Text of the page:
No More Deaths
Find more information at http://www.nomoredeaths.org/
The Arizona desert is beautiful, fragile — and deadly. "Every green thing wants to stab you or cut you," said Chuck Nokes.
A little white cross in the Arizona desert marks the last resting place of a 13-year-old girl from Mexico. She died of dehydration while trying to sneak into the United States. She was separated from her parents along the way. Nobody knows what happened to the parents.
“The youngest, the oldest, the sick, they’re the ones who don’t make it,” said the Rev. Andy Oliver, 45, who is pastor of a new Methodist church in Clark County called The Crossing. Oliver discovered the makeshift gravesite while volunteering in August for No More Deaths, a humanitarian mission that tries to save the lives of undocumented aliens who risk everything to get here.
Why would the family have scattered? Hard to say. They may have been "buzzed" by a United States Border Patrol helicopter, Oliver said, or chased by Border Patrol agents. They may have figured that moving separately would make them less detectable, and simply lost one another. Chances are they were walking under cover of night, Oliver said, when getting lost in the rugged terrain would be easy — too easy.
The desert is beautiful, fragile — and deadly. "Every green thing wants to stab you or cut you," said Oliver's friend Chuck Nokes, 50, who also volunteered for the eight-day mission.
According to No More Deaths, the Border Patrol pulled 183 dead bodies from Arizona's border counties between October 2010 and September 2011. An August story in the Arizona Daily Star said that while the sheer number of illegal immigrants attempting the crossing is way down, "they're still dying at historically high rates." That's largely because border security is tighter than it used to be — driving those who do try toward riskier, more dangerous terrain.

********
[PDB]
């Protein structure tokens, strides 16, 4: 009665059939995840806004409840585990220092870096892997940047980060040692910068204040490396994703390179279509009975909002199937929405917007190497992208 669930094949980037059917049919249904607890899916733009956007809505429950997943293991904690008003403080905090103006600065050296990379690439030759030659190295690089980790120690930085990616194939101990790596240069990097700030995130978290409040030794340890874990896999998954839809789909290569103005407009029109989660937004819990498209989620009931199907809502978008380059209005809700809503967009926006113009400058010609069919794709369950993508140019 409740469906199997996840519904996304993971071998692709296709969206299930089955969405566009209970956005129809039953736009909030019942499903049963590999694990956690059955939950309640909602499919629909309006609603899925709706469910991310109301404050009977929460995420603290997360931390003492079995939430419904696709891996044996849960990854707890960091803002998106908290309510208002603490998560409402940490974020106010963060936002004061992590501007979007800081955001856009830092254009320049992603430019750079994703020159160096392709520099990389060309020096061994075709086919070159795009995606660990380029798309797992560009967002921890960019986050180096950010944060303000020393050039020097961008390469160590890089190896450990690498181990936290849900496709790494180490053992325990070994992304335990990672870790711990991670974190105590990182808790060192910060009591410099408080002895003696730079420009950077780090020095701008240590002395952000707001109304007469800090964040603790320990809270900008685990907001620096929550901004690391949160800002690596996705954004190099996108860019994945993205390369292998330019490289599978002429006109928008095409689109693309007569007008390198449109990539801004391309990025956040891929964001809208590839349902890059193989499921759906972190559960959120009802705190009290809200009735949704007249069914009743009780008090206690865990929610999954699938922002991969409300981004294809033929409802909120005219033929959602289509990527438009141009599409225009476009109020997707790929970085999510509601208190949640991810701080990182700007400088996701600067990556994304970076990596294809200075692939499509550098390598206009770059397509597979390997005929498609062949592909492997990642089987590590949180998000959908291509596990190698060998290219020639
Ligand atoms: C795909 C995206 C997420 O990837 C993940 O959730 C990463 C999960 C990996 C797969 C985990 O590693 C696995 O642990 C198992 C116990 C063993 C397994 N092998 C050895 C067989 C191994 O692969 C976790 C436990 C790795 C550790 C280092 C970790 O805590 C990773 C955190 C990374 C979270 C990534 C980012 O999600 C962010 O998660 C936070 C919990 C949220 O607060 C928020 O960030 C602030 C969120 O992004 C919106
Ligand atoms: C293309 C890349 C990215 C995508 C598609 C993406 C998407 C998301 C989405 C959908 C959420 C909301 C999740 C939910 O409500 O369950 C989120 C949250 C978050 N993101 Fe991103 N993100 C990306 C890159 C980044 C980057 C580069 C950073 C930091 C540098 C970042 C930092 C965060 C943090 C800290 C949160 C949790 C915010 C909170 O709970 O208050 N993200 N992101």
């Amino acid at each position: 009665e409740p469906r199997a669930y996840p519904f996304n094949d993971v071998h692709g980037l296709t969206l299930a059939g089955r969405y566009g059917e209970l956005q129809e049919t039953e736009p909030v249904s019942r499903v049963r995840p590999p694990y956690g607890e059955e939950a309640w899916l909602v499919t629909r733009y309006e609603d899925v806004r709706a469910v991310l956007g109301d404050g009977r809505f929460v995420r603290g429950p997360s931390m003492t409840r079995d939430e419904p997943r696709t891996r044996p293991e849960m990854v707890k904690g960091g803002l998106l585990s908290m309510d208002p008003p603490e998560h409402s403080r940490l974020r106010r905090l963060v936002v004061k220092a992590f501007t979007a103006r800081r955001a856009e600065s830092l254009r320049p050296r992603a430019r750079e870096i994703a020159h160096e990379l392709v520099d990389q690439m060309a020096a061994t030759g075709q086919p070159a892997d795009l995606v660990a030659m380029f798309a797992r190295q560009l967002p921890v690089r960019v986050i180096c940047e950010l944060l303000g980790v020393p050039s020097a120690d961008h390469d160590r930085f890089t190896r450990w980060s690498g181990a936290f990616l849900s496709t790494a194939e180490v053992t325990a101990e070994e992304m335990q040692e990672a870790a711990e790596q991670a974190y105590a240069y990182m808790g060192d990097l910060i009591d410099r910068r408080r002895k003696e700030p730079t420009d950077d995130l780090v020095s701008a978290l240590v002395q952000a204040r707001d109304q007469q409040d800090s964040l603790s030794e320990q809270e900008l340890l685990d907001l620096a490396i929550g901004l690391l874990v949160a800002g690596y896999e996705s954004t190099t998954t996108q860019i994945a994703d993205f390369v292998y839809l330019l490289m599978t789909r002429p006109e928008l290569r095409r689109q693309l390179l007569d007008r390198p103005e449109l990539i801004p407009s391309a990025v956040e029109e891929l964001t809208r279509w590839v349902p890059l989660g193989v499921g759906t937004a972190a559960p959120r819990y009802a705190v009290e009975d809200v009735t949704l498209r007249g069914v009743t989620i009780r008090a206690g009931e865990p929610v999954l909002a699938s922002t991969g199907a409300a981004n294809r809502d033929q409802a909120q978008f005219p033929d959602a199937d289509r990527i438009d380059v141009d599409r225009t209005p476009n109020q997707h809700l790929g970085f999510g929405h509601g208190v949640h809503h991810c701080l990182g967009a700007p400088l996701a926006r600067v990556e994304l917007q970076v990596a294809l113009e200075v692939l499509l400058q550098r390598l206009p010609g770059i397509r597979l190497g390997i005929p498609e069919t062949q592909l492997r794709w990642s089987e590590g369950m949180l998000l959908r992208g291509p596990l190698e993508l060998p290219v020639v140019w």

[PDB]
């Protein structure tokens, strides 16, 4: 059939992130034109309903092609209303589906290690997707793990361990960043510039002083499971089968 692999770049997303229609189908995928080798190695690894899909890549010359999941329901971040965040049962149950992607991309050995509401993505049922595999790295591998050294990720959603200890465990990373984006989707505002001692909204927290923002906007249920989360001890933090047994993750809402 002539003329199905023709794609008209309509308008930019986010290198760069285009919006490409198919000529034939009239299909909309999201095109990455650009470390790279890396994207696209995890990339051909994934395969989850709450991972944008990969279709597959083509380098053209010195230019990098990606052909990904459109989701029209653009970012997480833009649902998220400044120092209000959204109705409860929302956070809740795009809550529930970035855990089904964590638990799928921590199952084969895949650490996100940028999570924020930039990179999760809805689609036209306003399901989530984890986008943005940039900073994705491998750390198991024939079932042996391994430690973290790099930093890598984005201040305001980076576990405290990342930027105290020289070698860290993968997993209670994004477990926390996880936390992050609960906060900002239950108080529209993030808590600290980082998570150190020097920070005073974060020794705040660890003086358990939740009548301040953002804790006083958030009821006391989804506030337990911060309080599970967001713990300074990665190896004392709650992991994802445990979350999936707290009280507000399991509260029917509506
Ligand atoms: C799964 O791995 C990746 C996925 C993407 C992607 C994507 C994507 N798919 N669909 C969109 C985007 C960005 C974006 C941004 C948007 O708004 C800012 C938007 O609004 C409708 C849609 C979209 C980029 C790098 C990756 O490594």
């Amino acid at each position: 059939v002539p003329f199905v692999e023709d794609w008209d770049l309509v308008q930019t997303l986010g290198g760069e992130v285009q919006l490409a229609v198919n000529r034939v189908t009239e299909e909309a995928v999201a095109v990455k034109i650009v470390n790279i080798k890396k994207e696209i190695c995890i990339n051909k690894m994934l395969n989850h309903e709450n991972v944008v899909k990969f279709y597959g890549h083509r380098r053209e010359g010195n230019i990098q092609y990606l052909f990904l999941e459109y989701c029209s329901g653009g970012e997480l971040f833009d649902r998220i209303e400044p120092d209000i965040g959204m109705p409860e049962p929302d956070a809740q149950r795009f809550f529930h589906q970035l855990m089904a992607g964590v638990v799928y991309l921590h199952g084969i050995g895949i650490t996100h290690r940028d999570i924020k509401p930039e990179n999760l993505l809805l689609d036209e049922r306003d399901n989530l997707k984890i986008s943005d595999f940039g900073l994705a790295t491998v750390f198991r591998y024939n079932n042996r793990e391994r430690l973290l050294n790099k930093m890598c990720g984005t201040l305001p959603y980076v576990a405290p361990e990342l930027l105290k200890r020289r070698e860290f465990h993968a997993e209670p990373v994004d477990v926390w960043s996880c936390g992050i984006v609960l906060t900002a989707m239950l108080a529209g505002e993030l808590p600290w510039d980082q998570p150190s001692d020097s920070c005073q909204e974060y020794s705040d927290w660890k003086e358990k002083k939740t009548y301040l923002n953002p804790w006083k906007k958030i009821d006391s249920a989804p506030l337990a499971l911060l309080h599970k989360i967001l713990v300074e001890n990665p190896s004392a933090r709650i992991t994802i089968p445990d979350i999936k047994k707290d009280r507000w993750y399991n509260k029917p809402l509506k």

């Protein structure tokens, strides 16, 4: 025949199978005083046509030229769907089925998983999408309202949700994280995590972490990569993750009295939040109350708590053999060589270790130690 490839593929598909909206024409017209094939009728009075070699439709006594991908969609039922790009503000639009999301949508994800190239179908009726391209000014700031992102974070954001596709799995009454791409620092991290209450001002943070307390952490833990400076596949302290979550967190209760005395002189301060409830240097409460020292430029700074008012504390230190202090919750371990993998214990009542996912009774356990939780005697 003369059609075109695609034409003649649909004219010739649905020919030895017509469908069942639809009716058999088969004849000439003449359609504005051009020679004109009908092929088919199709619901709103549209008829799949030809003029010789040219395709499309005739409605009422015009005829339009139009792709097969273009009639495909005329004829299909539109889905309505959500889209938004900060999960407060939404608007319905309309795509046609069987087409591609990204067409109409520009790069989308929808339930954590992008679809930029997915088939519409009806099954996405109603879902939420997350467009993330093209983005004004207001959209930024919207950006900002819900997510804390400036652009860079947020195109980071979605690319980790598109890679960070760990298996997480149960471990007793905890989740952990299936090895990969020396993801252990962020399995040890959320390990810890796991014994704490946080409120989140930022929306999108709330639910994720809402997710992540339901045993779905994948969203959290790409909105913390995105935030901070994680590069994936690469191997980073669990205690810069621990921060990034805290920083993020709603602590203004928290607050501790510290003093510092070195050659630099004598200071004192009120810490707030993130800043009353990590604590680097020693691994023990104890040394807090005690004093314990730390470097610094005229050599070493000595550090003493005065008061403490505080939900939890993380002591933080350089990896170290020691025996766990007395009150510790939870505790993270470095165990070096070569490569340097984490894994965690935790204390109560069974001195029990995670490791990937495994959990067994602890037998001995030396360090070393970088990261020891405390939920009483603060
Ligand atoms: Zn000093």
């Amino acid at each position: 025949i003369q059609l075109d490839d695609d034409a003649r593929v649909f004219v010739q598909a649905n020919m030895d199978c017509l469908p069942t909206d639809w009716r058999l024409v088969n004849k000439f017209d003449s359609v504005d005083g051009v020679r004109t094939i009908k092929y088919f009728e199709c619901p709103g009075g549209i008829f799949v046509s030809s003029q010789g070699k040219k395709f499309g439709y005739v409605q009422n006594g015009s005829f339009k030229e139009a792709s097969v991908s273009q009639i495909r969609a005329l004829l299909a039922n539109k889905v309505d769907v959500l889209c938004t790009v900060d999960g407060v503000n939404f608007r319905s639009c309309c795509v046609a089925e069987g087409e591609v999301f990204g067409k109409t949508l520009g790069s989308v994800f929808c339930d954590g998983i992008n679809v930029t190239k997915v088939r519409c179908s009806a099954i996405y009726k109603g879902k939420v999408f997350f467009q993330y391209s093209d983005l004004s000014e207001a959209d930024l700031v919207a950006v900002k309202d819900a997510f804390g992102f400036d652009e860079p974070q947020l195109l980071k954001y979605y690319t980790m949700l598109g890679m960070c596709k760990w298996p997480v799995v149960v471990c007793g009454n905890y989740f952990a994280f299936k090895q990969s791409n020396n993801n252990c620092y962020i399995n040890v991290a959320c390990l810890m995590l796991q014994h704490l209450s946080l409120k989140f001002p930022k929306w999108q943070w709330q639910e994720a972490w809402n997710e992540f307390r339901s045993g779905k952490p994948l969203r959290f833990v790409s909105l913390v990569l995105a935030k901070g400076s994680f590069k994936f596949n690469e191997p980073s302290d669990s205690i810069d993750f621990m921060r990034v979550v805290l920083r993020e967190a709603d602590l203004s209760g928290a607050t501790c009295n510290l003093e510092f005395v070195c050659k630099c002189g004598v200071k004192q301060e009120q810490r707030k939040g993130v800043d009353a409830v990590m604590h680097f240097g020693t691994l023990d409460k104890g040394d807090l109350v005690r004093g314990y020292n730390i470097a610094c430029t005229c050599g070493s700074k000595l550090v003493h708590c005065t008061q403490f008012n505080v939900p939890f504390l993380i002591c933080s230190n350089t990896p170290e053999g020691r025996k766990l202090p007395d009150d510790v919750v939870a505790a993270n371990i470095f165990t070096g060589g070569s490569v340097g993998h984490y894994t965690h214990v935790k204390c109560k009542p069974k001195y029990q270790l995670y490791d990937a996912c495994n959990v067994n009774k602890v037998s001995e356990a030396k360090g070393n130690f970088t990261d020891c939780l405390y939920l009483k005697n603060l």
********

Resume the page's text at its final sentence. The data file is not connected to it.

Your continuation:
"I just thought, in my own little way, if I can help somebody live, as a Christian, that's what I should do," said Oliver, who is pastor of a new Methodist church in Clark County called The Crossing.
"I don't have a lot of skills but I can haul water," Nokes added.
Hauling food and water is the heart of what the No More Deaths volunteers do in the Arizona desert. They're not out to make political statements, or assist lawbreakers, or make the Border Patrol's job more difficult. All they want to do, they say, is prevent desperate people from dying.
At least, that's true of the Clark County group of three, according to Jill Campbell, who also went. (Campbell is the sister of Columbian publisher Scott Campbell). Campbell, 53, said she was aware of the diversity of volunteers on hand in August: everybody from Occupy protestors to college students to conservative churchgoers who really don't pay attention to politics.
Still, the volunteers acknowledge occupying a gray area, and that their mission is certainly controversial with some. Volunteers undertake careful orientation as to their legal rights and limits. "I'm just hiking with water jugs," Oliver said, and offering sustenance to other hikers "who I happen to run across who may be in trouble in the desert."
Volunteers from all over the nation come for stints of days, weeks or months, and stay in a small tent village that's 55 miles south of Tucson and 13 miles north of the Mexico border. Food, supplies and basic medical facilities are available to anyone who happens to wander into camp.
Mostly, though, No More Deaths volunteers are driven to trailheads where they head into the terrain carrying food, water and GPS devices. They may hike anywhere between a mile and 10 miles per day. They might not encounter anyone, they said; they may simply leave their supplies at likely drop-off spots.